Stirpes, Volume 34, Number 1, March 1994 Page: 60
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when I got to Little Rock. We would talk because all of us in the home generally had family
everywhere. They would always ask about my progress in finding this lost sister.
During this visit, I got up the courage to go talk to Mrs. Boch, now retired, who had
been the keeper of the inner sanctum records concerning all the adoptions which had taken
place during those early years. I asked Mrs. Boch to please tell me where my sister was. She
immediately understood my plight and she told me: in El Dorado, Ark., but she could not
remember the adoptive family's name as she had been retired for many years. But now I had a
town! Elouise Dierks had a sister, Louise, who lived in El Dorado. With a few inquiries,
Louise came up with a prospect that fit the bill! It all was so logical, in fact, without a doubt,
everyone thought, "She's the one!"
I went on up to northeastern Arkansas to visit with my half-sisters. Everyone there was
excited too. But I still had not made the telephone call. What if she refused to speak to me, or
would not hear me relate our history? What if she did not want anything to do with this crank
on the other end of the line? After all, I found out that she had many privileges, had been
given a wonderful life by parents who actually did not want her to know she was adopted. I
shook in my boots as I called home to Refugio, Tex. to tell my wife, Marjorie. I needed
encouragement, support and advice! Marjorie was excited and readily said, "Just be calm, tell
her that you are her brother Joe, who has been looking for her for many years. Tell her that
you are visiting in Arkansas, and that you would like to visit her on your way back home to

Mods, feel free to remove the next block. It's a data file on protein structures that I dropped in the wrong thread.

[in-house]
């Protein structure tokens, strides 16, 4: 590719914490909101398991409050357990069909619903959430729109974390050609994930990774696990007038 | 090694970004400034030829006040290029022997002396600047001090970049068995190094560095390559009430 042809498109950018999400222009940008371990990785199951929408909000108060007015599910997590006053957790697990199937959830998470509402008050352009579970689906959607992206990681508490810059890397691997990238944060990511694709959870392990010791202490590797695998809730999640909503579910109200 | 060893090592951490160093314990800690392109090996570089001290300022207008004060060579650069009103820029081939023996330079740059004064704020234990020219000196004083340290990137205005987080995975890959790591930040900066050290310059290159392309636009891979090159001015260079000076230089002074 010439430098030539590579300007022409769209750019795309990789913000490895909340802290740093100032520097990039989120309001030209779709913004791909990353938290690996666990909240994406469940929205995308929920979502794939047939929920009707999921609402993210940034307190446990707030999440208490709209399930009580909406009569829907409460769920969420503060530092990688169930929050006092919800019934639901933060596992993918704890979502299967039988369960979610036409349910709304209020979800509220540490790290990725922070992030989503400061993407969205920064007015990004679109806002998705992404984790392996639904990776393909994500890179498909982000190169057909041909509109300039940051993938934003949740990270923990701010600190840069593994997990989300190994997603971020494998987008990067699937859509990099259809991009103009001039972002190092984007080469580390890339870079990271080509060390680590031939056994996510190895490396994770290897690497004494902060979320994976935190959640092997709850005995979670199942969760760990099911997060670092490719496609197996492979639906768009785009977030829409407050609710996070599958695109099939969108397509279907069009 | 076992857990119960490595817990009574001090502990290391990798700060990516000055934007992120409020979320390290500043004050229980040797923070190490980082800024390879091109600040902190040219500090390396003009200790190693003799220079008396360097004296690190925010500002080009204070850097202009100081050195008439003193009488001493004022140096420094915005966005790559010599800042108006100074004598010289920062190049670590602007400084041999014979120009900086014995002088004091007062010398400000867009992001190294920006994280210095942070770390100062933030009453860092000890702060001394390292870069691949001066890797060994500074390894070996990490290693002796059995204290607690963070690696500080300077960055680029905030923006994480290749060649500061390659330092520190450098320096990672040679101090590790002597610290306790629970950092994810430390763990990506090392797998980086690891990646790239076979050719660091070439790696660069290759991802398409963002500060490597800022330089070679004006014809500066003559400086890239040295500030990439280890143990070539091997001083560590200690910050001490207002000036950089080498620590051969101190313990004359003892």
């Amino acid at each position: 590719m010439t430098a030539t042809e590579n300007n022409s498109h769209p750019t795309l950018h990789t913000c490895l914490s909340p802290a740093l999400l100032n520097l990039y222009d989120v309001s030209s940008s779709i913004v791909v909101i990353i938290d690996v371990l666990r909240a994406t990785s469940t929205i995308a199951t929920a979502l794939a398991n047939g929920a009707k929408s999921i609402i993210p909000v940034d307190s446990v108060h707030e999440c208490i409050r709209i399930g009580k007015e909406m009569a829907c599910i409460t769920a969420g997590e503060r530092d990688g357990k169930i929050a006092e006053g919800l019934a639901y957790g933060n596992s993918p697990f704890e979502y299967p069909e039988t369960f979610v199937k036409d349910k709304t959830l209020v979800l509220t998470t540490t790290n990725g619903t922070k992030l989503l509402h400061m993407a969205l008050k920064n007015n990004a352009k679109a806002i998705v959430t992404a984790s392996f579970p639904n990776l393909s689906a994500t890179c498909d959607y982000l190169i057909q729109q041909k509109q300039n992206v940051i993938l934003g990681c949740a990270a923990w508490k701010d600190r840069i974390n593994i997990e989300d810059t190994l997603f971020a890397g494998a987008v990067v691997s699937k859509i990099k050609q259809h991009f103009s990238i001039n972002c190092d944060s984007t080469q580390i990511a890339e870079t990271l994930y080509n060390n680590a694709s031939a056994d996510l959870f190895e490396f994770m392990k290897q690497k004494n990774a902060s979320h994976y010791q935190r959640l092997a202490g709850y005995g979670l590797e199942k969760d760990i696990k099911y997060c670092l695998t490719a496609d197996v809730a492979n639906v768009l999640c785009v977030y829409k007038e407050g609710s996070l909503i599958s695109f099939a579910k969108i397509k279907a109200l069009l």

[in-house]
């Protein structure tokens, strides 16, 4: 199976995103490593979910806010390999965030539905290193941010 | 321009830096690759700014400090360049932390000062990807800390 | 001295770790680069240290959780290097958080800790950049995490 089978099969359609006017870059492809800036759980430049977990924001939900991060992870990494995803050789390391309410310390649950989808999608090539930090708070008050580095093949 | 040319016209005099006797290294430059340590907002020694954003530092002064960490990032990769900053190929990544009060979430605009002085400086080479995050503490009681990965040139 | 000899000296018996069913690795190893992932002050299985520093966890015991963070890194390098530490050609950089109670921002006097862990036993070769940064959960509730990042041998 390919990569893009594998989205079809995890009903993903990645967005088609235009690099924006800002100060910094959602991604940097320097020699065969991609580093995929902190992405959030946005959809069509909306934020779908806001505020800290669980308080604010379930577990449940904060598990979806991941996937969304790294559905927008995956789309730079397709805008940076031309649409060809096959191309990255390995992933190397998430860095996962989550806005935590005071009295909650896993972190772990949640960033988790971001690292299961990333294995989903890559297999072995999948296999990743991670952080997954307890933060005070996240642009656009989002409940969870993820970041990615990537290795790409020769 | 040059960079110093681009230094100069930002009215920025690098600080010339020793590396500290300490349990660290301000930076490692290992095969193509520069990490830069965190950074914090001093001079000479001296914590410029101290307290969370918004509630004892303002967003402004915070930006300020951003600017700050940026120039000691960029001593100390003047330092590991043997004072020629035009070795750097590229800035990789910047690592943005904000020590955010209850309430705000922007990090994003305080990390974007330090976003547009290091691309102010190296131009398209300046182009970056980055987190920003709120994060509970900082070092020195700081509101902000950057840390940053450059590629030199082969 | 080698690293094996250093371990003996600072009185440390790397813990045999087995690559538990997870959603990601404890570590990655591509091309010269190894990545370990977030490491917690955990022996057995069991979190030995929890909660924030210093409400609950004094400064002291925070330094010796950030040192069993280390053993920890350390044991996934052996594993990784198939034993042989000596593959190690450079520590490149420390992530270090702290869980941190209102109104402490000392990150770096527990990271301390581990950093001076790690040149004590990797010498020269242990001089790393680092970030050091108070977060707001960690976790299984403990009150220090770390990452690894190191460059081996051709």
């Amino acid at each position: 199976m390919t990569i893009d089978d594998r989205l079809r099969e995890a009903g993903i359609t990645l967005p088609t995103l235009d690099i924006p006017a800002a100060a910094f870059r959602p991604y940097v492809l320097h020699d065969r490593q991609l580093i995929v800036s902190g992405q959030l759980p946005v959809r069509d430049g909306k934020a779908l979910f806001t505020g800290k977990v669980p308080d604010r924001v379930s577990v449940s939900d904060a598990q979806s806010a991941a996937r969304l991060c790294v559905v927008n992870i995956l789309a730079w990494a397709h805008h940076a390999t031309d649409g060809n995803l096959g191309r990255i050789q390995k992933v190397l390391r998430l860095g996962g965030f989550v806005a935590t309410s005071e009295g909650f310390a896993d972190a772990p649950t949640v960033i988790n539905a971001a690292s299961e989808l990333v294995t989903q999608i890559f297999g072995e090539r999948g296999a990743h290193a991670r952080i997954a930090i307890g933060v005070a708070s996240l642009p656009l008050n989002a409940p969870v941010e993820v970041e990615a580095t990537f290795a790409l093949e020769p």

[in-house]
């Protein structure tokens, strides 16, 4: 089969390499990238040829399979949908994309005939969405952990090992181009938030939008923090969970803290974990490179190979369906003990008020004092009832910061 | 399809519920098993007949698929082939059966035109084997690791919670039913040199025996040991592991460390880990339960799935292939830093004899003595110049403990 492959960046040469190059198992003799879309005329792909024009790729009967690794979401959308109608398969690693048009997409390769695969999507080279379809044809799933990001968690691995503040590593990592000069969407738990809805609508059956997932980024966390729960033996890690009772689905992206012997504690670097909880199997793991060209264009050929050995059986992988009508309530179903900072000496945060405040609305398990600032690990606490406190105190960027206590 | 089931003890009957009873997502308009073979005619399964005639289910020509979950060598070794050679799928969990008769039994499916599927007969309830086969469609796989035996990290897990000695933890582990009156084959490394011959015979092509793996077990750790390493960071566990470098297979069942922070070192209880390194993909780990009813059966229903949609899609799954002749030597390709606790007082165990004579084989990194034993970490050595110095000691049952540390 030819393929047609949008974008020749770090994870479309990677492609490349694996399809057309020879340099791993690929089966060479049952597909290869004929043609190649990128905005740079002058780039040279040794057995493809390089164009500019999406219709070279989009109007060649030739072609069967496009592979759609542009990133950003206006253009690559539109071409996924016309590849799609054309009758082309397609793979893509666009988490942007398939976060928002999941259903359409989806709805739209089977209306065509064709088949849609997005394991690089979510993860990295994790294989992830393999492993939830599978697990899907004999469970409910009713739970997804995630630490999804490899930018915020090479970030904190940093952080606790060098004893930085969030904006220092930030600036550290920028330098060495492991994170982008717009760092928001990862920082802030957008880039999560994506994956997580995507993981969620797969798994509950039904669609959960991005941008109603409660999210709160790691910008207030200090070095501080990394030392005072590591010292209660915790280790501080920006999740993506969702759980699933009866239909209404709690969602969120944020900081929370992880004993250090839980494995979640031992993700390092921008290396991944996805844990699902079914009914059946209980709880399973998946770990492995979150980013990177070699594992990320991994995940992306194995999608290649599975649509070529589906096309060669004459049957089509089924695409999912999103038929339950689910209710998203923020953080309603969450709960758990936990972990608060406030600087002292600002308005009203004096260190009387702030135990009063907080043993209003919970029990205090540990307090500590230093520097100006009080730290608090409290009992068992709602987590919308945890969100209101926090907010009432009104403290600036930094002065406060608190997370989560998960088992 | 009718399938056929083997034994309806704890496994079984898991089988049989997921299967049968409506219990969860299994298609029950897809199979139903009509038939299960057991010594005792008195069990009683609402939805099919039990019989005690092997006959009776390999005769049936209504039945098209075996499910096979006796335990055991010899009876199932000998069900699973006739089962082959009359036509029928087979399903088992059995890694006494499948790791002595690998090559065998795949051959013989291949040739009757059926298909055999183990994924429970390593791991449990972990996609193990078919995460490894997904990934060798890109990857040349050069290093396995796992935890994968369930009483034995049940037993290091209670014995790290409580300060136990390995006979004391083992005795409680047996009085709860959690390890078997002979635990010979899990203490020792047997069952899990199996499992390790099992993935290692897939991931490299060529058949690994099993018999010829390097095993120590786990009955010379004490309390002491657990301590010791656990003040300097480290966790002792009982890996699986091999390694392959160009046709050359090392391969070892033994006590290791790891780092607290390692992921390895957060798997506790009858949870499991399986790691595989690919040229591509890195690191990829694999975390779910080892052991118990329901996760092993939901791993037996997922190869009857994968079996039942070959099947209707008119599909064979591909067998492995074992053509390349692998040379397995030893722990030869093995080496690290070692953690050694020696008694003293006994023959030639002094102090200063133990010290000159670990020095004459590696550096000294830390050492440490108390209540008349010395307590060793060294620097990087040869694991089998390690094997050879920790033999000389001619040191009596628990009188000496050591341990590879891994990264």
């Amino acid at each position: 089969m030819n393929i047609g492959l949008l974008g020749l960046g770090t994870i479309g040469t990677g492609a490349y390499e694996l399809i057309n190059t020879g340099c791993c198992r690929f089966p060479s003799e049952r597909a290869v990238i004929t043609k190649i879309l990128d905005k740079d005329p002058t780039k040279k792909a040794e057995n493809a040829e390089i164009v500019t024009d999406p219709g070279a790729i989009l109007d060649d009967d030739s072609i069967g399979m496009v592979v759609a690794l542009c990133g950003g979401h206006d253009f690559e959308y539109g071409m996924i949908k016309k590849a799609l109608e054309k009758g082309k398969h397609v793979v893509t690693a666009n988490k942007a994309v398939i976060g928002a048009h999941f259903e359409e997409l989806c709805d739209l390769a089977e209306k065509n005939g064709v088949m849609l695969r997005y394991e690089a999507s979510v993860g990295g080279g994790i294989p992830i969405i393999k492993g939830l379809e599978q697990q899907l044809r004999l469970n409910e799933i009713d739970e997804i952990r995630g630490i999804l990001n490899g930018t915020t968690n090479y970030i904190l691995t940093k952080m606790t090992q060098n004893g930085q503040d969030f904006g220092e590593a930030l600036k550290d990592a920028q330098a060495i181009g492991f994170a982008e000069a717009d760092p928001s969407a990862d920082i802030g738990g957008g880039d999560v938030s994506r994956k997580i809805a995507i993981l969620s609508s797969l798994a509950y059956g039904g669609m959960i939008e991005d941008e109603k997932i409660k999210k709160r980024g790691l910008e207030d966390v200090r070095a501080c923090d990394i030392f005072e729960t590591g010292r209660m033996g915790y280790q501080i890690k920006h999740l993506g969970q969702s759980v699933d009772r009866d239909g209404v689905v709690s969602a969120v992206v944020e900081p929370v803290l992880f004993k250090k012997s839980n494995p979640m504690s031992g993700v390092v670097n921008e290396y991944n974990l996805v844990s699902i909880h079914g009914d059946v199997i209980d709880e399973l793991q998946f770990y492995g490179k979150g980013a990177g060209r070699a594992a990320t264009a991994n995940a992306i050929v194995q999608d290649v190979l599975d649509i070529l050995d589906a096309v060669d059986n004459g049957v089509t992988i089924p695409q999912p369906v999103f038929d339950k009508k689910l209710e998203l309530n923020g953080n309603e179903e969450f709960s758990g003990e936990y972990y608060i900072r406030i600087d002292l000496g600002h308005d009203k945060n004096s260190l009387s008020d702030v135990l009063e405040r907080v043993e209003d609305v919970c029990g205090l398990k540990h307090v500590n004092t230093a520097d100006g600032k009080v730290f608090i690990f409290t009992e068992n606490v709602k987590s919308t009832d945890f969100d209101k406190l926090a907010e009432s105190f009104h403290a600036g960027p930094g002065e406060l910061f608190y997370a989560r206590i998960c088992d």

When I called, her first remark was "I thought your name was George." She very
briefly talked to me about her family in the phone call. We agreed that at a specific time in the
next few days, I would stop by for a short while. She urged me to please not publicize the
meeting we were about to have as her father (who was very old and in poor health) would be
upset. I certainly abided by her wishes and looked forward to seeing her at last.
Opal Maydella had become Marydel James Wren. When I arrived at her home, I was
greeted with a hug and stepped inside to meet her husband. Immediately upon seeing her, it
was apparent that there was a family resemblance in her hair color and skin tone. About a year
later, all of us children had a very nice family reunion. Obviously, all of us had been reared in
different homes, but blood runs thick and we have a common bond, wherever we are! I have
always felt that as the eldest it was my responsibility to keep track of all the family, that it was
my duty to get everyone lined out in my mind as to their special niche not only in my life, but
in theirs too. When we had that first reunion of the Watts Family Children in Arkansas. I
brought a cake decorated and inscribed Together Again After All These Years.
Growing up in the home had involved seeing my siblings adopted away from me, but
there were many, many wonderful good times. I had two experiences with foster homes -- one
horrible and the other a great experience in a family filled with love - a happy home life and
foster parents who set good examples and truly cared for my well-being.
I have alluded to my first foray into that unknown world of foster care parents, the
Wrights. Fortunately for me, the Wright family had two daughters who were social workers.
These girls came home to their parents and immediately saw how frail and sick I was and
persuaded the elder Wrights to let me go back to the children's home. I guess the old man
Wright could see that I probably was a weakling after having been so sick with simultaneous
whooping cough and red measles. He probably figured I wouldn't last long getting up at 4:00
a.m. and working all day.
A wonderful thing happened at the home while I was at the Wrights. The management
at the home changed, probably with stricter rules regarding adoption and foster care for
children. My friend, Miss Ruth Beall, became the administrator. She was a very gentle person
with the children. She was featured in a Life magazine article many years ago and was referred
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Texas State Genealogical Society. Stirpes, Volume 34, Number 1, March 1994, periodical, March 1994; San Antonio, Texas. (texashistory.unt.edu/ark:/67531/metapth39868/m1/62/: accessed May 25, 2017), University of North Texas Libraries, The Portal to Texas History, texashistory.unt.edu; crediting Texas State Genealogical Society.